Monday, 17 April 2017
Soft diplomacy: "Letters from Baghdad"
Letters from Baghdad is an excavation of sorts: an attempt to return to plain sight a figure who, while not necessarily forgotten, may have become obscured over the past century. That figure is Gertrude Bell, adventurer, mapmaker and contemporary of T.E. Lawrence, and we know full well how the cinema's idea of British involvement in the Middle East has been shaped by that very white male romantic. Here, then, is a counterhistory, striving to pin down a woman who occupied much of the same space as Lawrence, yet was more often than not behind the camera rather than before it, and thus never appeared on David Lean's radar. The directing partnership of Sabine Krayenbühl and Zeva Oelbaum set out their case in much the same fashion as 2014's The Decent One, Vanessa Lapa's documentary on Heinrich Himmler, layering readings of their subject's diaries and correspondence over photographs and archive footage. Thus are we carried from an idyllic Home Counties upbringing to fin-de-siècle Oxford, thence a series of expeditions into the wider outposts of Empire: one moment Bell finds herself in newly liberated Tehran, the next this professional migrant is making herself entirely at home in Syria, in a way that can only seem poignant indeed to onlookers in the year 2017. Here is a woman determined to go her own way.
It makes sense that the directors should have asked Tilda Swinton to provide the contours of Bell's voice in adulthood: as we learn more of her assignments for the Foreign Office, she emerges as a restless, idiosyncratic soul, not terribly interested in settling down - Lawrence, we learn, described her as "not like a woman" - yet bound by a sincere wonder at and love of the region to which she was dispatched. Her personality, arguably, registers rather more forcefully than the film overall, which finds a groove early on and never deviates from it. The Himmler doc deployed its handwritten notes to investigate the discrepancy between its subject's reputation as an architect of evil and the banal reality of a petty-minded bureaucrat permitted to give free rein to his prejudices. Clearly, there is no comparable discrepancy here, though Bell's correspondence grants us an inside line on her experiences, a sense of the high esteem she was held in by her employers and many of her contemporaries, and of the huffy-stuffy patrician forces whose clumsy attempts to divide up the ground she was standing on resulted in several still ongoing conflicts in the Middle East.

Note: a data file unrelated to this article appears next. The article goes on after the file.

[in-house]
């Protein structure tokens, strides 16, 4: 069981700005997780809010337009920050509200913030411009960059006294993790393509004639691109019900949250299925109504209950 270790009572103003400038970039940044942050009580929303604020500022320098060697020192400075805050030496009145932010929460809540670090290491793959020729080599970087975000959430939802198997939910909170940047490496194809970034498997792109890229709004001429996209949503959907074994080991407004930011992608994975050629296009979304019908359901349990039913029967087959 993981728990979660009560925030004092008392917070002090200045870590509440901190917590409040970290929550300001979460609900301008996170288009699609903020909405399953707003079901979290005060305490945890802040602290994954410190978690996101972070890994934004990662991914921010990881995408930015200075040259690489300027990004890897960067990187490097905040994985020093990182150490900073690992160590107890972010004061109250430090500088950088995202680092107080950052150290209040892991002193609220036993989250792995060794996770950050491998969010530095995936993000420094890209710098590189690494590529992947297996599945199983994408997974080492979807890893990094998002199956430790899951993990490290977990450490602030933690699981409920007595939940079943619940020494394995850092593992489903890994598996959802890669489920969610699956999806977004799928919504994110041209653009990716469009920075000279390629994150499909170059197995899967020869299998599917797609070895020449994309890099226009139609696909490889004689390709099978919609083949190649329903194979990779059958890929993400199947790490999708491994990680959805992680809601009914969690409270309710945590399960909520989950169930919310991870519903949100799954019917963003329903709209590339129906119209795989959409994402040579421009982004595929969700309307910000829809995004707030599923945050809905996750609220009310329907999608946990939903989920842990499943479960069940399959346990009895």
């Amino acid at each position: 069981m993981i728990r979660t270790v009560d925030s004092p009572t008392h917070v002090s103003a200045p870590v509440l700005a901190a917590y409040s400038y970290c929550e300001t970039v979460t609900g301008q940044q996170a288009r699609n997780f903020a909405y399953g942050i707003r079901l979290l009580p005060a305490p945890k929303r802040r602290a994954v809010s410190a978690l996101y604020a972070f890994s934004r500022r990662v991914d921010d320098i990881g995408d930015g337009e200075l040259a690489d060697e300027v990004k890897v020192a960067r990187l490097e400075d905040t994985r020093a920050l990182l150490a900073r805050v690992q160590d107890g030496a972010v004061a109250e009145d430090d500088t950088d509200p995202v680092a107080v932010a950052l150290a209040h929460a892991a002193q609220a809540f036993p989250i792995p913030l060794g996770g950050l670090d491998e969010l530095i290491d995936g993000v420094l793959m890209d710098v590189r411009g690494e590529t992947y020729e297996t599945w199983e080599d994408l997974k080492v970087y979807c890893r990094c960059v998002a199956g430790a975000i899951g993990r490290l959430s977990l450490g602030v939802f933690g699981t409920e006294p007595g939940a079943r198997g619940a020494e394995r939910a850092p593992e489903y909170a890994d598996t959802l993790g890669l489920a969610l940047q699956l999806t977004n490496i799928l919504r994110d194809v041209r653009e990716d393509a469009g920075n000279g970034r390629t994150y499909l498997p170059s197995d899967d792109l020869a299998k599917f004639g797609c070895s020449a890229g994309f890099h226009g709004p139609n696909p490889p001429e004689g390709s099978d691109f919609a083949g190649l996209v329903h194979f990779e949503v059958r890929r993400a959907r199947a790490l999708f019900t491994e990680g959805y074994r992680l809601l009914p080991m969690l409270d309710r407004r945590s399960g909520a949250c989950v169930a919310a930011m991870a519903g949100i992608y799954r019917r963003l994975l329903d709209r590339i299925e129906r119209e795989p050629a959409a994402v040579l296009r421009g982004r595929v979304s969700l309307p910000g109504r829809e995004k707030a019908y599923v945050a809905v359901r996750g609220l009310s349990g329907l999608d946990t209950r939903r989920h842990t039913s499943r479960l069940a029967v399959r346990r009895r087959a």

Set side-by-side without any further context or deeper analysis, however, all they amount to is a naggingly flat chronology: a series of wish-you-were-heres, pins on a map, names, dates and times - which, for all Krayenbühl and Oelbaum's evident facility and dexterity with archive images, never really come to life as compelling cinema. "It's strange to be treating all these tragic places as stages in a journey," Bell confesses in one of her missives, suggesting a degree of self-awareness that exists just beyond the film's reach. Every now and again, something pops up to catch and hold the eye: you can't help but struck by the few surviving photographs of Bell, where she cuts a spectral, Zelig-like presence - as though she wasn't meant to be there, as doubtless some in high office would have insisted, or simply as if she didn't want to impose herself upon the environment in the same way the men of the party clearly did. Yet almost the entirety of the second half is turned over to the kind of diplomatic minutiae that, while historically revealing, makes for a perilously dry sit. For all that Krayenbühl and Oelbaum have succeeded in bringing Bell back to the surface, they immediately entomb her in what feels often like an exhibition projected vertically - and one that allows scant room for the viewer's imagination to truly roam.
Letters from Baghdad opens in selected cinemas from Friday.